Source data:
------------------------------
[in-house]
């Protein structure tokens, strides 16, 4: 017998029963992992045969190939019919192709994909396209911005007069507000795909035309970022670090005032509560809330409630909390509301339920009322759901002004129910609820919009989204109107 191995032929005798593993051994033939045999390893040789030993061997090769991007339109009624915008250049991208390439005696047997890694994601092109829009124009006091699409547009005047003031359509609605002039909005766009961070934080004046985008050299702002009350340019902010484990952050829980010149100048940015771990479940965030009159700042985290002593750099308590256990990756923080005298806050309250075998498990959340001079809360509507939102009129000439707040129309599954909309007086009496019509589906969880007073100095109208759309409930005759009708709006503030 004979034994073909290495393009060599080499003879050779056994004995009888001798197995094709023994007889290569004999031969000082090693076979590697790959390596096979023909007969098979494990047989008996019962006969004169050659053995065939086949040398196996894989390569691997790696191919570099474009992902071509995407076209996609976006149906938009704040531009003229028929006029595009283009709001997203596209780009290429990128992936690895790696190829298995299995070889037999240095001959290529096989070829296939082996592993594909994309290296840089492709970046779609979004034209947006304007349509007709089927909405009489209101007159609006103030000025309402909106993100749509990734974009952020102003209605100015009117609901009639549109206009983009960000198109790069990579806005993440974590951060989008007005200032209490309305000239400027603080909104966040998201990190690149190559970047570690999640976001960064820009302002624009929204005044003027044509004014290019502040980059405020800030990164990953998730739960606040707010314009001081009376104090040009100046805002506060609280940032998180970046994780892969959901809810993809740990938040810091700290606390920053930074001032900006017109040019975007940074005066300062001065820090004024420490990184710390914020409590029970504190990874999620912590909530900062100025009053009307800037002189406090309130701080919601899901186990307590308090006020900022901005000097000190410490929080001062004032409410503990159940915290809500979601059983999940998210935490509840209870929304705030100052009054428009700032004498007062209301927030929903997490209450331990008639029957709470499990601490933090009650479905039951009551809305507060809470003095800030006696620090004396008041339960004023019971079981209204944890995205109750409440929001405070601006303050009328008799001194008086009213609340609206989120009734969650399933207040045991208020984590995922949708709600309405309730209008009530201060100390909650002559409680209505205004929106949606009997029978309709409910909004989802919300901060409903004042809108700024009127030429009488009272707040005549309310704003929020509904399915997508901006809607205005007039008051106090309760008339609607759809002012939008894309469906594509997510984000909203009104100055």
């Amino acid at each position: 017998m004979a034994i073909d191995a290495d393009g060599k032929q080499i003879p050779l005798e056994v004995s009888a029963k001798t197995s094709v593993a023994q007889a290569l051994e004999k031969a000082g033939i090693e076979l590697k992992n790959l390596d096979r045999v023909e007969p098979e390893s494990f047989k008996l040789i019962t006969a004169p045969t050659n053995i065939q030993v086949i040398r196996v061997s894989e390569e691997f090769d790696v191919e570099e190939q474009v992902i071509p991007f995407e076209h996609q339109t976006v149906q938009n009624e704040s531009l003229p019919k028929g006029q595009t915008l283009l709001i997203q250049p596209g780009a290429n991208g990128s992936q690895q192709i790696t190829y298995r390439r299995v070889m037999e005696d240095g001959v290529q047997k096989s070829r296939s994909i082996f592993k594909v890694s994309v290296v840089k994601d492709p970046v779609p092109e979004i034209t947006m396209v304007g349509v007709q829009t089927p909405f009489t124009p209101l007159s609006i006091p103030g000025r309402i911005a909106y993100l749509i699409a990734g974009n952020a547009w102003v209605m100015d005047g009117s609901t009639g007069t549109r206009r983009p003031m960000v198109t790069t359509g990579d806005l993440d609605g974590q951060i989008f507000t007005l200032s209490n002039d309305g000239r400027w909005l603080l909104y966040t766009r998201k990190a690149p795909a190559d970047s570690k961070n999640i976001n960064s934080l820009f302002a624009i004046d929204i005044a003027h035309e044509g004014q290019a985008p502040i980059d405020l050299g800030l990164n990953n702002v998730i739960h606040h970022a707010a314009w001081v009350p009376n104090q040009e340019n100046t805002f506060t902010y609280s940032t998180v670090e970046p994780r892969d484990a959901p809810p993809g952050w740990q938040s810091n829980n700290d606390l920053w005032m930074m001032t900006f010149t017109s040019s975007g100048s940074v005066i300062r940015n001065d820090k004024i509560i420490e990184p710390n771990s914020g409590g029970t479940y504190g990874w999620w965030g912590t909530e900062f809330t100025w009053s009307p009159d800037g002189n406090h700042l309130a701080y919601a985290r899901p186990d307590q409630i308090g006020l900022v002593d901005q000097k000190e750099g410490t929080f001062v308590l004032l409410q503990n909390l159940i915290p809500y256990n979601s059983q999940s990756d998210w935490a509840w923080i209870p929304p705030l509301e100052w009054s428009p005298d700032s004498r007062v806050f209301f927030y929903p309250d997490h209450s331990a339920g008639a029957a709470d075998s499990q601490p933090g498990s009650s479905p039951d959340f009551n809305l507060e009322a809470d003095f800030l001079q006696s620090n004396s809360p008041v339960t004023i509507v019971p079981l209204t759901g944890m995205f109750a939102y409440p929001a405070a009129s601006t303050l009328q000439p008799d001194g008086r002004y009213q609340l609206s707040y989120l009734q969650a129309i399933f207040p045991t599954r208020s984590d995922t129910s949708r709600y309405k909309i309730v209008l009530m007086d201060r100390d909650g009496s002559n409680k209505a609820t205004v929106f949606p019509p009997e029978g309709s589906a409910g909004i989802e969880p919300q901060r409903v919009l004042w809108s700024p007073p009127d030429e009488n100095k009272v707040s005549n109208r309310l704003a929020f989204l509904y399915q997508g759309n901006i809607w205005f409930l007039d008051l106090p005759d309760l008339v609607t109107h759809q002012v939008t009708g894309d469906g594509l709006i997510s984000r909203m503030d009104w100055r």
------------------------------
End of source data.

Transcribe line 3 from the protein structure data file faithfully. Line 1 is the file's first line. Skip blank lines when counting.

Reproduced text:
């Amino acid at each position: 017998m004979a034994i073909d191995a290495d393009g060599k032929q080499i003879p050779l005798e056994v004995s009888a029963k001798t197995s094709v593993a023994q007889a290569l051994e004999k031969a000082g033939i090693e076979l590697k992992n790959l390596d096979r045999v023909e007969p098979e390893s494990f047989k008996l040789i019962t006969a004169p045969t050659n053995i065939q030993v086949i040398r196996v061997s894989e390569e691997f090769d790696v191919e570099e190939q474009v992902i071509p991007f995407e076209h996609q339109t976006v149906q938009n009624e704040s531009l003229p019919k028929g006029q595009t915008l283009l709001i997203q250049p596209g780009a290429n991208g990128s992936q690895q192709i790696t190829y298995r390439r299995v070889m037999e005696d240095g001959v290529q047997k096989s070829r296939s994909i082996f592993k594909v890694s994309v290296v840089k994601d492709p970046v779609p092109e979004i034209t947006m396209v304007g349509v007709q829009t089927p909405f009489t124009p209101l007159s609006i006091p103030g000025r309402i911005a909106y993100l749509i699409a990734g974009n952020a547009w102003v209605m100015d005047g009117s609901t009639g007069t549109r206009r983009p003031m960000v198109t790069t359509g990579d806005l993440d609605g974590q951060i989008f507000t007005l200032s209490n002039d309305g000239r400027w909005l603080l909104y966040t766009r998201k990190a690149p795909a190559d970047s570690k961070n999640i976001n960064s934080l820009f302002a624009i004046d929204i005044a003027h035309e044509g004014q290019a985008p502040i980059d405020l050299g800030l990164n990953n702002v998730i739960h606040h970022a707010a314009w001081v009350p009376n104090q040009e340019n100046t805002f506060t902010y609280s940032t998180v670090e970046p994780r892969d484990a959901p809810p993809g952050w740990q938040s810091n829980n700290d606390l920053w005032m930074m001032t900006f010149t017109s040019s975007g100048s940074v005066i300062r940015n001065d820090k004024i509560i420490e990184p710390n771990s914020g409590g029970t479940y504190g990874w999620w965030g912590t909530e900062f809330t100025w009053s009307p009159d800037g002189n406090h700042l309130a701080y919601a985290r899901p186990d307590q409630i308090g006020l900022v002593d901005q000097k000190e750099g410490t929080f001062v308590l004032l409410q503990n909390l159940i915290p809500y256990n979601s059983q999940s990756d998210w935490a509840w923080i209870p929304p705030l509301e100052w009054s428009p005298d700032s004498r007062v806050f209301f927030y929903p309250d997490h209450s331990a339920g008639a029957a709470d075998s499990q601490p933090g498990s009650s479905p039951d959340f009551n809305l507060e009322a809470d003095f800030l001079q006696s620090n004396s809360p008041v339960t004023i509507v019971p079981l209204t759901g944890m995205f109750a939102y409440p929001a405070a009129s601006t303050l009328q000439p008799d001194g008086r002004y009213q609340l609206s707040y989120l009734q969650a129309i399933f207040p045991t599954r208020s984590d995922t129910s949708r709600y309405k909309i309730v209008l009530m007086d201060r100390d909650g009496s002559n409680k209505a609820t205004v929106f949606p019509p009997e029978g309709s589906a409910g909004i989802e969880p919300q901060r409903v919009l004042w809108s700024p007073p009127d030429e009488n100095k009272v707040s005549n109208r309310l704003a929020f989204l509904y399915q997508g759309n901006i809607w205005f409930l007039d008051l106090p005759d309760l008339v609607t109107h759809q002012v939008t009708g894309d469906g594509l709006i997510s984000r909203m503030d009104w100055r």